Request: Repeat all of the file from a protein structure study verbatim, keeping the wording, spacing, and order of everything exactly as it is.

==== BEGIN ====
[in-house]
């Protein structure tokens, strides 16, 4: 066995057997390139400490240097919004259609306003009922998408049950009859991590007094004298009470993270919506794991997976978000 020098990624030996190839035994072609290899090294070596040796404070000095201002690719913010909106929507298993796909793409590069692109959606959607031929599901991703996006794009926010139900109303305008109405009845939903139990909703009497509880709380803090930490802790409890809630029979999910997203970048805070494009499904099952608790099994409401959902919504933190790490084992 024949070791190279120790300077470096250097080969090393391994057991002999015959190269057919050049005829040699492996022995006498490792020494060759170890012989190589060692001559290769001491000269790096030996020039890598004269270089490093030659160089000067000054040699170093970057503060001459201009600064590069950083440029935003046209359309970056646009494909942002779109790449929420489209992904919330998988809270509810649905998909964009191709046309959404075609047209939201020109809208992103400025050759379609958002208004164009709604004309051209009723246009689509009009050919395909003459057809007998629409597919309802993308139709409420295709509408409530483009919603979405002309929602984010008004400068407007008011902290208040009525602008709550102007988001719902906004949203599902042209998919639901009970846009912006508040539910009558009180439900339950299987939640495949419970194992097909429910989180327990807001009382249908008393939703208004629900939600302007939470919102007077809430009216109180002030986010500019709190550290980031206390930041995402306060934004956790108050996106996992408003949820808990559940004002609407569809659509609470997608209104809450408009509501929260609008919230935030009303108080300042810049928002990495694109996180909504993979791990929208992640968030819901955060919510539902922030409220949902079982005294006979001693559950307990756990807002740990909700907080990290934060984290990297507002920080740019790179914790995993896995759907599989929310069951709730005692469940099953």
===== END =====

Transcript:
[in-house]
């Protein structure tokens, strides 16, 4: 066995057997390139400490240097919004259609306003009922998408049950009859991590007094004298009470993270919506794991997976978000 020098990624030996190839035994072609290899090294070596040796404070000095201002690719913010909106929507298993796909793409590069692109959606959607031929599901991703996006794009926010139900109303305008109405009845939903139990909703009497509880709380803090930490802790409890809630029979999910997203970048805070494009499904099952608790099994409401959902919504933190790490084992 024949070791190279120790300077470096250097080969090393391994057991002999015959190269057919050049005829040699492996022995006498490792020494060759170890012989190589060692001559290769001491000269790096030996020039890598004269270089490093030659160089000067000054040699170093970057503060001459201009600064590069950083440029935003046209359309970056646009494909942002779109790449929420489209992904919330998988809270509810649905998909964009191709046309959404075609047209939201020109809208992103400025050759379609958002208004164009709604004309051209009723246009689509009009050919395909003459057809007998629409597919309802993308139709409420295709509408409530483009919603979405002309929602984010008004400068407007008011902290208040009525602008709550102007988001719902906004949203599902042209998919639901009970846009912006508040539910009558009180439900339950299987939640495949419970194992097909429910989180327990807001009382249908008393939703208004629900939600302007939470919102007077809430009216109180002030986010500019709190550290980031206390930041995402306060934004956790108050996106996992408003949820808990559940004002609407569809659509609470997608209104809450408009509501929260609008919230935030009303108080300042810049928002990495694109996180909504993979791990929208992640968030819901955060919510539902922030409220949902079982005294006979001693559950307990756990807002740990909700907080990290934060984290990297507002920080740019790179914790995993896995759907599989929310069951709730005692469940099953």